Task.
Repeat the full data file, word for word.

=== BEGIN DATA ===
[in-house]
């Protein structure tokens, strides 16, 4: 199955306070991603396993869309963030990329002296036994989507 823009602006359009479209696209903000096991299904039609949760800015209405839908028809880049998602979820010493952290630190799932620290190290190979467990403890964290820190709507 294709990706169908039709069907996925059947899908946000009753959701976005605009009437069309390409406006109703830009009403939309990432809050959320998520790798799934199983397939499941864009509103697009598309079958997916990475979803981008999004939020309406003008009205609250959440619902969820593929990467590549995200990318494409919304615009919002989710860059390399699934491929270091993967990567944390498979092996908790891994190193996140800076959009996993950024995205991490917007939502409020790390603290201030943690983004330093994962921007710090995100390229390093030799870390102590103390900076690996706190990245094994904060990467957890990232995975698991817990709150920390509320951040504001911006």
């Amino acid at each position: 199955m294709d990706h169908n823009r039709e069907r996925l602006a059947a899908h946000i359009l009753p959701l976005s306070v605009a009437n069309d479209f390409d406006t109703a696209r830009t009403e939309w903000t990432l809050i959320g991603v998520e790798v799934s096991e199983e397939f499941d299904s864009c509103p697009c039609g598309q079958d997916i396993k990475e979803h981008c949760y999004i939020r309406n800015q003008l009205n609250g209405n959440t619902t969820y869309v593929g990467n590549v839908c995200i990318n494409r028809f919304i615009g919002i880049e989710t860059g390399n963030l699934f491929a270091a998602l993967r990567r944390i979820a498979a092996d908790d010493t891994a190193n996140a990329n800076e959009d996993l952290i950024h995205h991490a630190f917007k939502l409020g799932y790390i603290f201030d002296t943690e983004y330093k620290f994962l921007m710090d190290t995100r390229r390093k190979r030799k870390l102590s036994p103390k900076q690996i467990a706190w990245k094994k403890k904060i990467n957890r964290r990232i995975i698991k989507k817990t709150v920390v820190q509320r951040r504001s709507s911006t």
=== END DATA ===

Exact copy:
[in-house]
């Protein structure tokens, strides 16, 4: 199955306070991603396993869309963030990329002296036994989507 823009602006359009479209696209903000096991299904039609949760800015209405839908028809880049998602979820010493952290630190799932620290190290190979467990403890964290820190709507 294709990706169908039709069907996925059947899908946000009753959701976005605009009437069309390409406006109703830009009403939309990432809050959320998520790798799934199983397939499941864009509103697009598309079958997916990475979803981008999004939020309406003008009205609250959440619902969820593929990467590549995200990318494409919304615009919002989710860059390399699934491929270091993967990567944390498979092996908790891994190193996140800076959009996993950024995205991490917007939502409020790390603290201030943690983004330093994962921007710090995100390229390093030799870390102590103390900076690996706190990245094994904060990467957890990232995975698991817990709150920390509320951040504001911006």
């Amino acid at each position: 199955m294709d990706h169908n823009r039709e069907r996925l602006a059947a899908h946000i359009l009753p959701l976005s306070v605009a009437n069309d479209f390409d406006t109703a696209r830009t009403e939309w903000t990432l809050i959320g991603v998520e790798v799934s096991e199983e397939f499941d299904s864009c509103p697009c039609g598309q079958d997916i396993k990475e979803h981008c949760y999004i939020r309406n800015q003008l009205n609250g209405n959440t619902t969820y869309v593929g990467n590549v839908c995200i990318n494409r028809f919304i615009g919002i880049e989710t860059g390399n963030l699934f491929a270091a998602l993967r990567r944390i979820a498979a092996d908790d010493t891994a190193n996140a990329n800076e959009d996993l952290i950024h995205h991490a630190f917007k939502l409020g799932y790390i603290f201030d002296t943690e983004y330093k620290f994962l921007m710090d190290t995100r390229r390093k190979r030799k870390l102590s036994p103390k900076q690996i467990a706190w990245k094994k403890k904060i990467n957890r964290r990232i995975i698991k989507k817990t709150v920390v820190q509320r951040r504001s709507s911006t």